HealthDay News — For individuals taking preexposure prophylaxis (PrEP) for preventing HIV infection, tenofovir alafenamide fumarate (TAF) use is associated with higher incident hypertension and statin initiation compared with tenofovir disoproxil fumarate (TDF) use, according to a study published online Sept. 11 in JAMA Network Open.
Adovich S. Rivera, M.D., Ph.D., from Kaiser Permanente Southern California in Pasadena, and colleagues examined the risk for incident hypertension and statin initiation among adult health plan members initiating PrEP with TAF versus TDF in a retrospective cohort study. Propensity score matching was conducted to generate matched data sets (1:4 TAF:TDF) with balanced baseline covariates.
Data were included for 6,824 eligible individuals. Two cohorts were generated without baseline hypertension or statin use for matching: 5,523 for hypertension and 6,149 for statin. The researchers found that in a matched analysis adjusted for baseline covariates, the risk for incident hypertension was elevated in association with TAF use (odds ratio, 1.64). An elevated risk for statin initiation was also seen in association with TAF use (odds ratio, 2.33). Similar results with a larger risk difference in statin initiation were seen in a subgroup analysis restricted to individuals aged 40 years and older at PrEP initiation (odds ratio, 3.05).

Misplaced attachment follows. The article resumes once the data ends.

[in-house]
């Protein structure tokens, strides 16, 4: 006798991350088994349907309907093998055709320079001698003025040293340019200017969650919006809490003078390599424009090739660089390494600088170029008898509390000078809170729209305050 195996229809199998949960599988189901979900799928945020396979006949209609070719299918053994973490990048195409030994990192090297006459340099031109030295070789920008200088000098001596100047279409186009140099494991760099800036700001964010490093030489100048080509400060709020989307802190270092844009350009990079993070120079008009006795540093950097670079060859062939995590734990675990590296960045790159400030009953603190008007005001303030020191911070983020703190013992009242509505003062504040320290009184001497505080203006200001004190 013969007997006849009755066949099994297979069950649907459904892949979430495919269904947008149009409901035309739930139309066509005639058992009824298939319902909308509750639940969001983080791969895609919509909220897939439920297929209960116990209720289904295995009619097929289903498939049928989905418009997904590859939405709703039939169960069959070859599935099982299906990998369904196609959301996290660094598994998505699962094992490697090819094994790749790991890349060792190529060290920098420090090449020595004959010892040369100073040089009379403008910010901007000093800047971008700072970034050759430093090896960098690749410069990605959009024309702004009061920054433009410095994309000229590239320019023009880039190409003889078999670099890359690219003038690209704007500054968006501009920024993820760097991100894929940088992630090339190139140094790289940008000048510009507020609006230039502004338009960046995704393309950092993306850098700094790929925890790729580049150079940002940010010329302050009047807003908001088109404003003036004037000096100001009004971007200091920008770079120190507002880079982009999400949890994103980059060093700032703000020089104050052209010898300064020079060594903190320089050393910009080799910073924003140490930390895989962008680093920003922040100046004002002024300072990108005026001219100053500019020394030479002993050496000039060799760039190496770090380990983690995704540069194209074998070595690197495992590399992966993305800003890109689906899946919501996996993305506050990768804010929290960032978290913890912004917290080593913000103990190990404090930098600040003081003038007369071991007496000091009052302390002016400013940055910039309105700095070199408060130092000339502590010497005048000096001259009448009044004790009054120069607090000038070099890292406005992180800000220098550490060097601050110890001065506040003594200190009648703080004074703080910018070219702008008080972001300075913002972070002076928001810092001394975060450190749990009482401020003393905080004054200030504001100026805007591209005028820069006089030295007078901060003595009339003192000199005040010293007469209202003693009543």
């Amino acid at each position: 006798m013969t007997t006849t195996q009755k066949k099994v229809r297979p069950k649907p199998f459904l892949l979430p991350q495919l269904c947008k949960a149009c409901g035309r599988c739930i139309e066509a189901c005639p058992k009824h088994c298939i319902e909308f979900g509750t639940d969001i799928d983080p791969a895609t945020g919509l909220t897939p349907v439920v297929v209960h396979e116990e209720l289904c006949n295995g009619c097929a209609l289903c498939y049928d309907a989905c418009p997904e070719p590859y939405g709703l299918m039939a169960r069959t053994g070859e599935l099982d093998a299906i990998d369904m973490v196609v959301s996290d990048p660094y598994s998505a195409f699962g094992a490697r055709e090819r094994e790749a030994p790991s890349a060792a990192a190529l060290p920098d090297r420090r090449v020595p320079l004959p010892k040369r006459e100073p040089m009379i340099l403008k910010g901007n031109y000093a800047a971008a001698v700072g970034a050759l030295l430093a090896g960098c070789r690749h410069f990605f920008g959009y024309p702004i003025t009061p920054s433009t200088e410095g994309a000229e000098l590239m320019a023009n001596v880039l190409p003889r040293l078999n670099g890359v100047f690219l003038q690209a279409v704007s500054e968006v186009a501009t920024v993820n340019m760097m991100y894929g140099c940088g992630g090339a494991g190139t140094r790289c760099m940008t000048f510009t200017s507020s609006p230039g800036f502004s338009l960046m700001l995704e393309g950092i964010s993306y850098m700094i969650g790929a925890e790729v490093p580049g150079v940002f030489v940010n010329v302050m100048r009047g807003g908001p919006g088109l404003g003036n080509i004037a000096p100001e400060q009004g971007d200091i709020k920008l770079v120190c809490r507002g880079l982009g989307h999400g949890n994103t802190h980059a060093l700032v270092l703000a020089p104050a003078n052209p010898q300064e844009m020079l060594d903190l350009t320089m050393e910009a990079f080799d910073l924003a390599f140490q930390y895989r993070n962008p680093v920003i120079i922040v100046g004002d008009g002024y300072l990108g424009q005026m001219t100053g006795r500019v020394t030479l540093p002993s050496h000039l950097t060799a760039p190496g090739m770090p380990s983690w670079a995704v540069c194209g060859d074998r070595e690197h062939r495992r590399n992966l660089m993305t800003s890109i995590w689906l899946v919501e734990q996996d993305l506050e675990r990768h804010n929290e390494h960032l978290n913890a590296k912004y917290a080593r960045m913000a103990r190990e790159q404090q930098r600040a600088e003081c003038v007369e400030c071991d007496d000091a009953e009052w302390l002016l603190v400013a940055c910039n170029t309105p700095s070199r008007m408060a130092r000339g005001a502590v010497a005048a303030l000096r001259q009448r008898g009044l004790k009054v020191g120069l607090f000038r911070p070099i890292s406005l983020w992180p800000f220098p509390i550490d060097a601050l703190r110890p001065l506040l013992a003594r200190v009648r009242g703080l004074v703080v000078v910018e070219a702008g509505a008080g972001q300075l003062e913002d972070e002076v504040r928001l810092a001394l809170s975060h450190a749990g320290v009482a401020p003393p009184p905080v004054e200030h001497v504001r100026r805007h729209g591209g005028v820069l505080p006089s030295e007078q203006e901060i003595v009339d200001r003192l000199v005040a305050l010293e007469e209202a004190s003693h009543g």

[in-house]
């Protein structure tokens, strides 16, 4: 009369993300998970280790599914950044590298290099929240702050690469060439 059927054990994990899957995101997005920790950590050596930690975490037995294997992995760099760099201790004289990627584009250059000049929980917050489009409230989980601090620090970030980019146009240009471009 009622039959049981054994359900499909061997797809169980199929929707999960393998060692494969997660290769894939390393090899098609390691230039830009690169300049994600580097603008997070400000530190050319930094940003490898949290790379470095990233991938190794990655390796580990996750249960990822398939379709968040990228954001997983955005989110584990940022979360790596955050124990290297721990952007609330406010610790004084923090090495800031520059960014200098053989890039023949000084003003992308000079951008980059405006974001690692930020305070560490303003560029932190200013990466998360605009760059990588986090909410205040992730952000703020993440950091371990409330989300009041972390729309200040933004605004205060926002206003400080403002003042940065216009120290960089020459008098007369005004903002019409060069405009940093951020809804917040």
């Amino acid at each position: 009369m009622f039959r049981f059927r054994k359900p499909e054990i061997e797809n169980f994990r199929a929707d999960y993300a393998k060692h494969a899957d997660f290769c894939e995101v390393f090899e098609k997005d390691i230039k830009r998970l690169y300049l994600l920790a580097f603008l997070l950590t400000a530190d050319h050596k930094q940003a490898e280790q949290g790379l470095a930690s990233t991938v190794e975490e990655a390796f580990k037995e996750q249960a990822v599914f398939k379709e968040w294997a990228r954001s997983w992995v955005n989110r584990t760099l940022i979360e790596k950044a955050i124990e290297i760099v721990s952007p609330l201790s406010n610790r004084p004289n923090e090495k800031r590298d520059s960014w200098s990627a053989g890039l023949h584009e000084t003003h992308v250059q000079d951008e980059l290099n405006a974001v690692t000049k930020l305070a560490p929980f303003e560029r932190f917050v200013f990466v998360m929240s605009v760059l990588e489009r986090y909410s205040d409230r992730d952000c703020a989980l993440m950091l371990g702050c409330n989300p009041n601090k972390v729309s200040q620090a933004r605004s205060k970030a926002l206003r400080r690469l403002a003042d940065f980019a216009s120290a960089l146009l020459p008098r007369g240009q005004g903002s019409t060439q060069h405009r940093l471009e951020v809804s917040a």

“TAF has been a welcome addition to the products for PrEP due to its benefits on kidney and bone health and smaller pill size,” the authors write. “However, it may have unwanted impact on cardiometabolic health.”
Two authors disclosed ties to the pharmaceutical industry.